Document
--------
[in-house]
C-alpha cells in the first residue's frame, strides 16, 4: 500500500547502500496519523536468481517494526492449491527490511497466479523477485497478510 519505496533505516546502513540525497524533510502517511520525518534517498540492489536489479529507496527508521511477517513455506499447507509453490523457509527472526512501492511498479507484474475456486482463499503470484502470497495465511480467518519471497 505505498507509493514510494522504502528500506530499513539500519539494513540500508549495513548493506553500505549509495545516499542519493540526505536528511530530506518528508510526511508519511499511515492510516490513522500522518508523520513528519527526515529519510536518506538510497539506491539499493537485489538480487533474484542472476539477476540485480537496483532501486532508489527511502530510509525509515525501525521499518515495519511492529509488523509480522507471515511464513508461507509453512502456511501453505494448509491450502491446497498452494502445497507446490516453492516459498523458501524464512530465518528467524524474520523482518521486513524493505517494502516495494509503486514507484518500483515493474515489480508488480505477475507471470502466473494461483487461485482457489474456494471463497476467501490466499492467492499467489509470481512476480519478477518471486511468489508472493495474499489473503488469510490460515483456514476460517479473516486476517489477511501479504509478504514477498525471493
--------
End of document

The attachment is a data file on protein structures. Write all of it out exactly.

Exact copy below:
[in-house]
C-alpha cells in the first residue's frame, strides 16, 4: 500500500547502500496519523536468481517494526492449491527490511497466479523477485497478510 519505496533505516546502513540525497524533510502517511520525518534517498540492489536489479529507496527508521511477517513455506499447507509453490523457509527472526512501492511498479507484474475456486482463499503470484502470497495465511480467518519471497 505505498507509493514510494522504502528500506530499513539500519539494513540500508549495513548493506553500505549509495545516499542519493540526505536528511530530506518528508510526511508519511499511515492510516490513522500522518508523520513528519527526515529519510536518506538510497539506491539499493537485489538480487533474484542472476539477476540485480537496483532501486532508489527511502530510509525509515525501525521499518515495519511492529509488523509480522507471515511464513508461507509453512502456511501453505494448509491450502491446497498452494502445497507446490516453492516459498523458501524464512530465518528467524524474520523482518521486513524493505517494502516495494509503486514507484518500483515493474515489480508488480505477475507471470502466473494461483487461485482457489474456494471463497476467501490466499492467492499467489509470481512476480519478477518471486511468489508472493495474499489473503488469510490460515483456514476460517479473516486476517489477511501479504509478504514477498525471493